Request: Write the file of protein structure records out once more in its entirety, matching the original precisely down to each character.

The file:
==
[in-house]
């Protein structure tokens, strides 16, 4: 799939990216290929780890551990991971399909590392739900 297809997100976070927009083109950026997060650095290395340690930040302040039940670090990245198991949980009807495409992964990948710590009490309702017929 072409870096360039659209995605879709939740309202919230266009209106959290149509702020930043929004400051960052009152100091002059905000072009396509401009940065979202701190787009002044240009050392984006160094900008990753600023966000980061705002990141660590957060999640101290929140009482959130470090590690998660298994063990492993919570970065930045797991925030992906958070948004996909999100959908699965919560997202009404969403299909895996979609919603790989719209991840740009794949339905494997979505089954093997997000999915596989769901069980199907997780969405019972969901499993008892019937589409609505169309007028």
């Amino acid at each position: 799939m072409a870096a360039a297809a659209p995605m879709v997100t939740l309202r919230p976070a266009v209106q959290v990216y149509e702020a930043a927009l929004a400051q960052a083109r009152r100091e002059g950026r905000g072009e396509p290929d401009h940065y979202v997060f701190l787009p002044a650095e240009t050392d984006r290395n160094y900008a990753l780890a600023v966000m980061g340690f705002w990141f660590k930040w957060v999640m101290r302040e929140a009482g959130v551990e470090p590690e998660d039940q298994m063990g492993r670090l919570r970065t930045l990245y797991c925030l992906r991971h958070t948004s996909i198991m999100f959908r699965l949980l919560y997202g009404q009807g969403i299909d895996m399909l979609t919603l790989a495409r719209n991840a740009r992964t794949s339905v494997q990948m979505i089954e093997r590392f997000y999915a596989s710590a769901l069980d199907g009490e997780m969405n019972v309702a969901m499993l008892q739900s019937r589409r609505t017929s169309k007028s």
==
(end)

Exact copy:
[in-house]
């Protein structure tokens, strides 16, 4: 799939990216290929780890551990991971399909590392739900 297809997100976070927009083109950026997060650095290395340690930040302040039940670090990245198991949980009807495409992964990948710590009490309702017929 072409870096360039659209995605879709939740309202919230266009209106959290149509702020930043929004400051960052009152100091002059905000072009396509401009940065979202701190787009002044240009050392984006160094900008990753600023966000980061705002990141660590957060999640101290929140009482959130470090590690998660298994063990492993919570970065930045797991925030992906958070948004996909999100959908699965919560997202009404969403299909895996979609919603790989719209991840740009794949339905494997979505089954093997997000999915596989769901069980199907997780969405019972969901499993008892019937589409609505169309007028």
């Amino acid at each position: 799939m072409a870096a360039a297809a659209p995605m879709v997100t939740l309202r919230p976070a266009v209106q959290v990216y149509e702020a930043a927009l929004a400051q960052a083109r009152r100091e002059g950026r905000g072009e396509p290929d401009h940065y979202v997060f701190l787009p002044a650095e240009t050392d984006r290395n160094y900008a990753l780890a600023v966000m980061g340690f705002w990141f660590k930040w957060v999640m101290r302040e929140a009482g959130v551990e470090p590690e998660d039940q298994m063990g492993r670090l919570r970065t930045l990245y797991c925030l992906r991971h958070t948004s996909i198991m999100f959908r699965l949980l919560y997202g009404q009807g969403i299909d895996m399909l979609t919603l790989a495409r719209n991840a740009r992964t794949s339905v494997q990948m979505i089954e093997r590392f997000y999915a596989s710590a769901l069980d199907g009490e997780m969405n019972v309702a969901m499993l008892q739900s019937r589409r609505t017929s169309k007028s």